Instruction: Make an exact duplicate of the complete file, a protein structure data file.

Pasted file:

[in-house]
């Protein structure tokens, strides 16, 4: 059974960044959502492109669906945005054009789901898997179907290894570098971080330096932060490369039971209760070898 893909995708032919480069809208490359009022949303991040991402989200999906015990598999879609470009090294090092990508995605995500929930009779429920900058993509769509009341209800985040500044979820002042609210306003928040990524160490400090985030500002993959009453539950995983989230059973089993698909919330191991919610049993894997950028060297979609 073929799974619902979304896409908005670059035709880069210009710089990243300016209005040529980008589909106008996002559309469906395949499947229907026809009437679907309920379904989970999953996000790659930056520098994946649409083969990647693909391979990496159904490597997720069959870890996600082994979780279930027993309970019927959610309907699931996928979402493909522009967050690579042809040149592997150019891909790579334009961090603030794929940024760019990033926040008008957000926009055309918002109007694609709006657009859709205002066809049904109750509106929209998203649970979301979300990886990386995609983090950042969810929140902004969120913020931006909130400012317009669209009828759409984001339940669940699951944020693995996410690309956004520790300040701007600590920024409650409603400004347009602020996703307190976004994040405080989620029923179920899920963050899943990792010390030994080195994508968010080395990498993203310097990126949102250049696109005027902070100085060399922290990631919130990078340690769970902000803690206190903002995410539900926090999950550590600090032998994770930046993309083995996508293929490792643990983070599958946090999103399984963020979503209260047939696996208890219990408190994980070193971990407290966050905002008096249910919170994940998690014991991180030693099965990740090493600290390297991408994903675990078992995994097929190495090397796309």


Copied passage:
[in-house]
């Protein structure tokens, strides 16, 4: 059974960044959502492109669906945005054009789901898997179907290894570098971080330096932060490369039971209760070898 893909995708032919480069809208490359009022949303991040991402989200999906015990598999879609470009090294090092990508995605995500929930009779429920900058993509769509009341209800985040500044979820002042609210306003928040990524160490400090985030500002993959009453539950995983989230059973089993698909919330191991919610049993894997950028060297979609 073929799974619902979304896409908005670059035709880069210009710089990243300016209005040529980008589909106008996002559309469906395949499947229907026809009437679907309920379904989970999953996000790659930056520098994946649409083969990647693909391979990496159904490597997720069959870890996600082994979780279930027993309970019927959610309907699931996928979402493909522009967050690579042809040149592997150019891909790579334009961090603030794929940024760019990033926040008008957000926009055309918002109007694609709006657009859709205002066809049904109750509106929209998203649970979301979300990886990386995609983090950042969810929140902004969120913020931006909130400012317009669209009828759409984001339940669940699951944020693995996410690309956004520790300040701007600590920024409650409603400004347009602020996703307190976004994040405080989620029923179920899920963050899943990792010390030994080195994508968010080395990498993203310097990126949102250049696109005027902070100085060399922290990631919130990078340690769970902000803690206190903002995410539900926090999950550590600090032998994770930046993309083995996508293929490792643990983070599958946090999103399984963020979503209260047939696996208890219990408190994980070193971990407290966050905002008096249910919170994940998690014991991180030693099965990740090493600290390297991408994903675990078992995994097929190495090397796309």